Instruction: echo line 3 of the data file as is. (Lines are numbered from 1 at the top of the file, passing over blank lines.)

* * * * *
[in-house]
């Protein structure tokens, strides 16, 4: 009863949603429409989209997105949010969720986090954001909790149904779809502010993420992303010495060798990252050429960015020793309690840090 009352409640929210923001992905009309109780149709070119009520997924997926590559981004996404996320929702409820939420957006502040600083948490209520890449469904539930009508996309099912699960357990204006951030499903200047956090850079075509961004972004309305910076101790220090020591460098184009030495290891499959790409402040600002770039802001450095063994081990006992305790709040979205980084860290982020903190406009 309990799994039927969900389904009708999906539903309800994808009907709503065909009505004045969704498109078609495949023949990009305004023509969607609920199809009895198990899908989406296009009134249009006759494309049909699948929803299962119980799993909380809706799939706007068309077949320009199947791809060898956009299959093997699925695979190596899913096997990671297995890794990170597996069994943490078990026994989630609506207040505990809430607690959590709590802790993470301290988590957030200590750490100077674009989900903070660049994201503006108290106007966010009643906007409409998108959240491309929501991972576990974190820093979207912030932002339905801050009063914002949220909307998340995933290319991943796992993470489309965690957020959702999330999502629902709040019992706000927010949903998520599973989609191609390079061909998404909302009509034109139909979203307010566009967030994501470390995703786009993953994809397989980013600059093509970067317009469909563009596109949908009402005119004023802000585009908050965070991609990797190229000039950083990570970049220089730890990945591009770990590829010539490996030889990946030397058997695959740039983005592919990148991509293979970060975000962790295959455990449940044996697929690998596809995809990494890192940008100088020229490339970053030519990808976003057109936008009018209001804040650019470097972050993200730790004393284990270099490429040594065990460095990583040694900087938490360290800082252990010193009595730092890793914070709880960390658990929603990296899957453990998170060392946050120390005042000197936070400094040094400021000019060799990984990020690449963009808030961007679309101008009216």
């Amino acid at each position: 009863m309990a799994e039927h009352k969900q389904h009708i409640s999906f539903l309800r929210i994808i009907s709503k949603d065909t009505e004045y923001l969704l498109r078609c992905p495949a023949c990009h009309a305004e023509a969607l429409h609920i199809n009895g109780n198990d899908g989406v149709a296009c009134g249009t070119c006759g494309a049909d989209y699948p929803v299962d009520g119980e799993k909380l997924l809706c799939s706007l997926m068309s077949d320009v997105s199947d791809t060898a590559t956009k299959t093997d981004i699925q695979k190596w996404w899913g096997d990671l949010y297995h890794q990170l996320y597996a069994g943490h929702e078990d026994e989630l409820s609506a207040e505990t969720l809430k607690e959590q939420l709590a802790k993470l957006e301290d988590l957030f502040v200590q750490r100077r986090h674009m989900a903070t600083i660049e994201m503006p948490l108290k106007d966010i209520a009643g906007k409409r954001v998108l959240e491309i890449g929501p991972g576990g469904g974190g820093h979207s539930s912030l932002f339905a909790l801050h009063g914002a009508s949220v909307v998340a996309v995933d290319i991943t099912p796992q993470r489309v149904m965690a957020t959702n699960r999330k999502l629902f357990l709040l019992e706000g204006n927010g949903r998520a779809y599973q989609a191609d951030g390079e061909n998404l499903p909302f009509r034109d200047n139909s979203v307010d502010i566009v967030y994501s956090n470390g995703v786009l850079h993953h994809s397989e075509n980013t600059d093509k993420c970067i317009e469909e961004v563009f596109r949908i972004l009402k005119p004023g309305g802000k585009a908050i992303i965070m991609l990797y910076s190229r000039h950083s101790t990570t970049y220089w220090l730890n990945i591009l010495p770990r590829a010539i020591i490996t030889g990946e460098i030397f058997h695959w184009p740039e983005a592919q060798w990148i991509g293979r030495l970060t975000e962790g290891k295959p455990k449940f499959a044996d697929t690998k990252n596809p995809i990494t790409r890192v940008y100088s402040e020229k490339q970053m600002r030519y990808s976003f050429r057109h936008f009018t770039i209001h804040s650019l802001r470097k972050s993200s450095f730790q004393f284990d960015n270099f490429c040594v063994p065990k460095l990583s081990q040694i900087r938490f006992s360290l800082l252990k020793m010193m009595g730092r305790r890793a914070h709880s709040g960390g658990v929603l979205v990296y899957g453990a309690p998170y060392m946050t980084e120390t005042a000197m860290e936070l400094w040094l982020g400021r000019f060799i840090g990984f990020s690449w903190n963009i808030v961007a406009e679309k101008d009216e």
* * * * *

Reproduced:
């Amino acid at each position: 009863m309990a799994e039927h009352k969900q389904h009708i409640s999906f539903l309800r929210i994808i009907s709503k949603d065909t009505e004045y923001l969704l498109r078609c992905p495949a023949c990009h009309a305004e023509a969607l429409h609920i199809n009895g109780n198990d899908g989406v149709a296009c009134g249009t070119c006759g494309a049909d989209y699948p929803v299962d009520g119980e799993k909380l997924l809706c799939s706007l997926m068309s077949d320009v997105s199947d791809t060898a590559t956009k299959t093997d981004i699925q695979k190596w996404w899913g096997d990671l949010y297995h890794q990170l996320y597996a069994g943490h929702e078990d026994e989630l409820s609506a207040e505990t969720l809430k607690e959590q939420l709590a802790k993470l957006e301290d988590l957030f502040v200590q750490r100077r986090h674009m989900a903070t600083i660049e994201m503006p948490l108290k106007d966010i209520a009643g906007k409409r954001v998108l959240e491309i890449g929501p991972g576990g469904g974190g820093h979207s539930s912030l932002f339905a909790l801050h009063g914002a009508s949220v909307v998340a996309v995933d290319i991943t099912p796992q993470r489309v149904m965690a957020t959702n699960r999330k999502l629902f357990l709040l019992e706000g204006n927010g949903r998520a779809y599973q989609a191609d951030g390079e061909n998404l499903p909302f009509r034109d200047n139909s979203v307010d502010i566009v967030y994501s956090n470390g995703v786009l850079h993953h994809s397989e075509n980013t600059d093509k993420c970067i317009e469909e961004v563009f596109r949908i972004l009402k005119p004023g309305g802000k585009a908050i992303i965070m991609l990797y910076s190229r000039h950083s101790t990570t970049y220089w220090l730890n990945i591009l010495p770990r590829a010539i020591i490996t030889g990946e460098i030397f058997h695959w184009p740039e983005a592919q060798w990148i991509g293979r030495l970060t975000e962790g290891k295959p455990k449940f499959a044996d697929t690998k990252n596809p995809i990494t790409r890192v940008y100088s402040e020229k490339q970053m600002r030519y990808s976003f050429r057109h936008f009018t770039i209001h804040s650019l802001r470097k972050s993200s450095f730790q004393f284990d960015n270099f490429c040594v063994p065990k460095l990583s081990q040694i900087r938490f006992s360290l800082l252990k020793m010193m009595g730092r305790r890793a914070h709880s709040g960390g658990v929603l979205v990296y899957g453990a309690p998170y060392m946050t980084e120390t005042a000197m860290e936070l400094w040094l982020g400021r000019f060799i840090g990984f990020s690449w903190n963009i808030v961007a406009e679309k101008d009216e």